The oxidation-reaction tank provides for a circuitous flow path for the effluent being conveyed therethrough, with the optional addition of an oxygen-bearing gas, such as ozone, to the waste material, being effected at least at one location of the oxidation-reaction tank to enhance the rate of oxidation of the effluent. Additionally, in order to further accelerate the oxidation reaction, the oxidation-reaction tank is enclosed and maintained under a pressure higher than atmospheric.

The treated waste material or effluent discharge emanating from the oxidation-reaction tank is conducted through the mixing tank which is adapted to simultaneously receive the final rinse waste effluent from the bottling plant, and to intermix the two effluents and subject these to further oxidation treatment through the intermediary of admixing air therewith.

In a further aspect of the invention, the effluent from the mixing tank is conveyed into an aeration tank which provides for a lengthy period of detention and a circuitous flow path of the effluent so as to subject the waste material or effluent stream conducted therethrough to the maximum extent of aeration. A settling tank is adapted to receive light organic floc resulting from the aeration process in the aeration tank, and separate the waste material or effluent into a solids-containing portion which will gravitate towards the preferably trough-shaped bottom of the settling tank from whence it is piped out through a suitable outlet piping arrangement. A solids separator is adapted to receive an influent comprising the solids-containing portion of the effluent from the settling tank and, additionally, any backwash water from the bottling plant or water treatment recycling system. Moreover, the invention provides for a suitable source for effecting the lowering and control over the pH adjustment of the waste material to a level lower than that ordinarily attained through the ozonation and aeration processes, and also providing for the infeed of chemicals to the waste material or effluent along various stages of the aeration processes.

Accordingly, it is an object of the present invention to provide a novel and improved process for the treatment of effluents in an efficient and continuous manner.

A more particular object of the present invention lies in the provision of a process for the continuous biological and physical-chemical treatment of industrial effluents, particularly aqueous waste materials discharged from beverage bottling plants or systems.

Still another object of the present invention lies in the provision of an apparatus for effectuating the abovementioned waste water treatment processes in a continuous and economical manner, which will utilize a trickling element and a sequence of series-flow connected ozonation and aeration components for effectively removing biological oxygen demand through an oxidation process.

BRIEF DESCRIPTION OF THE DRAWINGS

The foregoing and other objects and advantages of the inventive process and apparatus pursuant to the teachings of the present invention may be more readily understood by one skilled in the art, having reference to the following detailed description of a preferred embodiment thereof, taken in conjunction with the accompanying drawings, in which:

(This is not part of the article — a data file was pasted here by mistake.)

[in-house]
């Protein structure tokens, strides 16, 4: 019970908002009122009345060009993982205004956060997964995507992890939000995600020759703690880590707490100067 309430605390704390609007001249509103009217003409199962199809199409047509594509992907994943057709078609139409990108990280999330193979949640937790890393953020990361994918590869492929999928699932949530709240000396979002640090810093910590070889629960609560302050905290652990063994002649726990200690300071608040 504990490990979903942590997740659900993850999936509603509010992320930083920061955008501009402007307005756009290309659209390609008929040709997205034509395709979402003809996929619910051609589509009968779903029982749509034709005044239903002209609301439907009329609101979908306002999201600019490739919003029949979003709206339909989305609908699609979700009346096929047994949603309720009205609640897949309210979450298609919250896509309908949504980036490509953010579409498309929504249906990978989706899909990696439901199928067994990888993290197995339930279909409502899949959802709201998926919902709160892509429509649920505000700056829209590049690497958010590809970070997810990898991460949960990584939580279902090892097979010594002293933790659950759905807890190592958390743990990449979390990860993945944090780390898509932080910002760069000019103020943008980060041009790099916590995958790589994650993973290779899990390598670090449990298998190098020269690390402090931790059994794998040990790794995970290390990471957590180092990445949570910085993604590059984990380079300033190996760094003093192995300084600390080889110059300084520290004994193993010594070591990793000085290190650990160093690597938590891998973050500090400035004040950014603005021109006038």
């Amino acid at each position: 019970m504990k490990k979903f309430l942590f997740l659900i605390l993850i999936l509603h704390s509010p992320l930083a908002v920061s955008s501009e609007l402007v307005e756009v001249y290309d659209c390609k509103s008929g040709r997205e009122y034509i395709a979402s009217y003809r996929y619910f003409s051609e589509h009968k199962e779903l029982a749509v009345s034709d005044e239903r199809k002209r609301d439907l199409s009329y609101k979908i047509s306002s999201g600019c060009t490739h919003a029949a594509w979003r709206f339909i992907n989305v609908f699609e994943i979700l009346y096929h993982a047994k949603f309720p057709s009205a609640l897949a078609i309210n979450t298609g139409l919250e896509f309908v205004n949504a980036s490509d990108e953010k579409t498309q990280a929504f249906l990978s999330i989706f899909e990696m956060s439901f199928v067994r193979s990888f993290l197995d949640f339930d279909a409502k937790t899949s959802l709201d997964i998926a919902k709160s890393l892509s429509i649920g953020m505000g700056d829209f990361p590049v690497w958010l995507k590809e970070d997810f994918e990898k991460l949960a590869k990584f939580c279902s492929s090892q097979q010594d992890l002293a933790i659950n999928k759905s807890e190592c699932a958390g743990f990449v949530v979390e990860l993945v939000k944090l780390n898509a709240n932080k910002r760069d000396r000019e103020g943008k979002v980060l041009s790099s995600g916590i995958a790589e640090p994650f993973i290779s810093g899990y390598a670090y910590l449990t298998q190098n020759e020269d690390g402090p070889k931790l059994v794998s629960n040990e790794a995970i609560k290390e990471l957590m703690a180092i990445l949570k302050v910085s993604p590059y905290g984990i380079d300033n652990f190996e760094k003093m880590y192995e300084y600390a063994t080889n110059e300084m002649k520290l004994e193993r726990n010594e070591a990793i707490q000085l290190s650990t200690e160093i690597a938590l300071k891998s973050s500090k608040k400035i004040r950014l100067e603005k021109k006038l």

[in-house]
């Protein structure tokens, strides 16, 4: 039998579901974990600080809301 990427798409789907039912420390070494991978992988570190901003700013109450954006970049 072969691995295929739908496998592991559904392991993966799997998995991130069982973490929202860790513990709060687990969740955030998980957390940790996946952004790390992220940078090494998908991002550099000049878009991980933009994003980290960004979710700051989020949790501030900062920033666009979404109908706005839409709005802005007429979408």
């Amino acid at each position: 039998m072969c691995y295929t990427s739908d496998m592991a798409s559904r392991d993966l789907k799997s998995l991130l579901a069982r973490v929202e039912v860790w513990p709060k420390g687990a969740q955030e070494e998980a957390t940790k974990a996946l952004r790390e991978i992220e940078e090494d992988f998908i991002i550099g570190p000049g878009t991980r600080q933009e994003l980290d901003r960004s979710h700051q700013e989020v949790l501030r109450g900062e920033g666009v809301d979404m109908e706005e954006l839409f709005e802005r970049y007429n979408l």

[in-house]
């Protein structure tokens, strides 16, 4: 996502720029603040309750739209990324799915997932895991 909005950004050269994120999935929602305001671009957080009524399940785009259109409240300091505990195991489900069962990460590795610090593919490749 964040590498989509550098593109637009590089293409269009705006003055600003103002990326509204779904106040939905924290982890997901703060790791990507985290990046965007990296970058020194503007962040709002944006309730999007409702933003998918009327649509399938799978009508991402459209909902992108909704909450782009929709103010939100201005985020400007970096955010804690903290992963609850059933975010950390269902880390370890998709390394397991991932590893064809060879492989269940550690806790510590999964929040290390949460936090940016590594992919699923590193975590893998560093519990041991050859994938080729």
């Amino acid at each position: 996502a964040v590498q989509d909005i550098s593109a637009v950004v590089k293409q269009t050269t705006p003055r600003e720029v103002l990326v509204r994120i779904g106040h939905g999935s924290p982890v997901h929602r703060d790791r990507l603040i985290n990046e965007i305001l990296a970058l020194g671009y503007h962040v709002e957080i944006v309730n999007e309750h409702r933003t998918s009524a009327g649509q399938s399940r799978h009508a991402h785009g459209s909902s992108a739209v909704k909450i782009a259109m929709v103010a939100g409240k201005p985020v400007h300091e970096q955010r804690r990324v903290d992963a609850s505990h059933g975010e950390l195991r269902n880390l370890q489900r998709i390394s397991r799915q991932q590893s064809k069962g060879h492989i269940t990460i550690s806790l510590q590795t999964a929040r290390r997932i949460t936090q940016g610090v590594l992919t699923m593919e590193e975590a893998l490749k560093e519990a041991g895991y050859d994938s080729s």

FIG. 1 is a schematic representation of an apparatus for the oxidation treatment of an aqueous waste material or effluent pursuant to the invention;

FIG. 2 is a perspective view of an installation for the treatment of effluent;

FIG. 3 is a generally schematic plan view of the effluent treatment installation of FIG. 2; and

FIG. 4 is a schematic representation of a second, preferred embodiment of apparatus and a process for the oxidation treatment of aqueous waste materials or effluent.

DETAILED DESCRIPTION

Referring now in detail to the drawings, illustrative of a waste water treatment installation or apparatus for the continuous oxidation treatment of an effluent, as illustrated in FIG. 1, there is disclosed a trickling element 10 which is adapted to receive the pre-rinse effluent or aqueous waste water from industrial installation, such as a beverage bottling plant (not shown), through the intermediary of a circulation pump 12. Preferably, the trickling element 10 is a trickling tower, constructed of coated steel or equivalent material, and filled with a filter media formed of a plastic material on which biological growth forms to degrade BOD. The utilization of a plastic material biological filter media is generally preferred over stone media in view of the higher surface areas available per unit of volume, which will impart superior flow characteristics to the trickling tower.

The outlet of the trickling tower is connected to an oxidation-reaction tank 14. As illustrated in detail in FIGS. 2 and 3 of the drawings, the oxidation-reaction tank is constructed of a closed receptacle or vessel having three series-connected flow compartments 16, 18 and 20. The discharge stream or effluent from the trickling tower 10 is conducted through suitable inlet piping into the inlet compartment 16 of the oxidation-aeration tank 14, from whence the stream is then conducted into compartment 18 and, thereafter, into compartment 20. Preferably, the interior of the oxidation-reaction tank 14 is maintained under pressure of about 0.11 to 0.14 kg per cm2 (2 psig). The compartments 16, 18 and 20 are baffled through the interposition of generally upright baffle walls 22 and 24 over which there flows the effluent so as to minimize any short-circuiting or return flow of the waste material being conducted therethrough.